by Brandon Barb
at 12:23 PM | Permalink
Marvel’s big budget movie raises the bar high for comic book movies
If you haven’t gone to the theater to see The Avengers yet, you should go this weekend. On second thought,
you should go now — just wait until you’re done reading this.
As a long time Thor fan, this movie has been on my calendar for months.
Going into The Avengers I was excited
but tried to keep my expectations from getting out of control. Fortunately, I didn’t
need to do that because the movie is that good. A lot of that credit has to go
to writer/director Joss Whedon. Some of you might recognize the name because he
created the television shows Buffy the
Vampire Slayer and Firefly.
The movie could have fallen apart from the beginning with so many big
characters — both figurative and literally speaking — on screen at once. With Iron
Man, Thor, Captain America and Hulk taking part in the story, any number of
things could have gone wrong. Characters could have been underutilized — having
four strong stand alone characters could have made them feel not like a team at
all — but in the span of just a few hours, Whedon and company have created a
giant leap for comic book fans and movies.
Whedon was the right person for the job because, based on his past work,
he knows how to generate great characterization and interaction. He knows how
to tell a story through the characters and not through the special effects,
which was needed in a situation like this. Whedon, the other writers and the
actors were able to make these comic book characters more human, so to speak.
The interactions between Tony Stark/Iron Man (Robert Downey Jr.),
Captain America (Chris Evans), Thor (Chris Hemsworth) and Bruce Banner/Hulk
(Mark Ruffalo) were some of the best moments in the movie. Some of my favorites
were Stark poking Banner to see if he will Hulk up, Thor giving a great
one-liner about his brother Loki and Stark verbally sparing with
Loki toward the end of the movie.
The story is simple enough: Loki (Tom Hiddleston) wants to take over
and rule Earth and the Avengers have to stop him. The major battle doesn’t take
place until the end of the movie, but then again it does take up the final 30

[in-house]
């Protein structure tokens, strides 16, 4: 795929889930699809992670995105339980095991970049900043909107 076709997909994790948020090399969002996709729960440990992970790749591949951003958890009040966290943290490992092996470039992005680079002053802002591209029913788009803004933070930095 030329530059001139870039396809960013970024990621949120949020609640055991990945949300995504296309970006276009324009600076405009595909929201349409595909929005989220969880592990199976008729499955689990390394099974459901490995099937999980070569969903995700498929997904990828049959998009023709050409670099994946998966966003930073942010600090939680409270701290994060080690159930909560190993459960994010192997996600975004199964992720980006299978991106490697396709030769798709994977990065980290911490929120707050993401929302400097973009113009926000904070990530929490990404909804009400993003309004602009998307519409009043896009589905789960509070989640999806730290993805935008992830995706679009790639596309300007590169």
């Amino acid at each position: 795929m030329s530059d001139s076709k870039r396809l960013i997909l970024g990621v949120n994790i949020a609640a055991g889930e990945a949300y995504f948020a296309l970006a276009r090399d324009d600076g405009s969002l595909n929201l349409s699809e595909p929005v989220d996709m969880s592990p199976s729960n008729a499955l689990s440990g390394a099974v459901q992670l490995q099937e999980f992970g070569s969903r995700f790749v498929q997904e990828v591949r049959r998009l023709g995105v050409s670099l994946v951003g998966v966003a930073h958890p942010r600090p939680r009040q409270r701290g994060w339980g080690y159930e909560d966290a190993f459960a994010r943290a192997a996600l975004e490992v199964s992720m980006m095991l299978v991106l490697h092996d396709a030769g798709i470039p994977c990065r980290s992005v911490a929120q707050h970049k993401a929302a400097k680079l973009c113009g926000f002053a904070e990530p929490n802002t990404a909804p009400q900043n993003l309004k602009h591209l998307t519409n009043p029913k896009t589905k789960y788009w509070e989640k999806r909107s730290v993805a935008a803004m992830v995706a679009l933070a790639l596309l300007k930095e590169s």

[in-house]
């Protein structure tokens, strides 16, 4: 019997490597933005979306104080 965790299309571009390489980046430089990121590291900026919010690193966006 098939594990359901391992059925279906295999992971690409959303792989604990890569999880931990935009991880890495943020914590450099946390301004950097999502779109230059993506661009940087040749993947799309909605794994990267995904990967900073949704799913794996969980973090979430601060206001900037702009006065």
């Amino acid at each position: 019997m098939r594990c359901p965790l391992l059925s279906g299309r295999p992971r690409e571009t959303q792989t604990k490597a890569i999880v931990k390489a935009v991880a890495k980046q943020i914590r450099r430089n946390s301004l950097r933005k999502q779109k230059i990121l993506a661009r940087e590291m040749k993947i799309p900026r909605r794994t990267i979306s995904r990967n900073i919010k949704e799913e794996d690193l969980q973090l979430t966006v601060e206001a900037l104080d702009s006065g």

minutes or so.
With Loki as the main villain in the movie it helps to have seen last
year’s Thor. It isn’t a must to but
it does help set up the relationship between Thor and Loki. Watching all of the
individual movies helps with understanding some of the character traits in The Avengers, though the last the two
Hulk films don’t really do much for the character except see him smash through
tanks and cities.
While Iron Man, Thor, Captain America and Hulk are the main heroes,
there is a strong supporting cast around them. Scarlett Johansson is Agent
Romanoff/Black Widow and Jeremy Renner is Agent Barton/Hawkeye, both agents for
S.H.I.E.L.D. Clark Gregg returns as S.H.I.E.L.D agent Phil Coulson, and How I Met Your Mother star Cobie
Smulders is Agent Hill. The guy who brings all of these characters together is
Nick Furry, played by Samuel L. Jackson.
Tom Hiddleston is terrific as Loki. He is sinister, brutal and
devious — after all, he is the Norse god of mischief, deceit and lies. I hope he
returns in some fashion in the next Thor movie or the next Avengers. Robert
Downey Jr. is back to his witty, sarcastic ways and he has some of the best
lines in the movie. Mark Ruffalo is able to finally bring some credit to the
Bruce Banner/Hulk character.
The Avengers is a great way
to kick off the summer movie season. It combines wonderful action sequences,
well done comedy and heartfelt drama in the span of 142 minutes. Whedon
was a perfect fit for this movie because he understands character and doesn’t
rely on flashy explosions like some directors. If you like flashy explosions
there are a decent amount in The Avengers
but there is also some of the best character development/interaction I’ve seen
in a Marvel movie.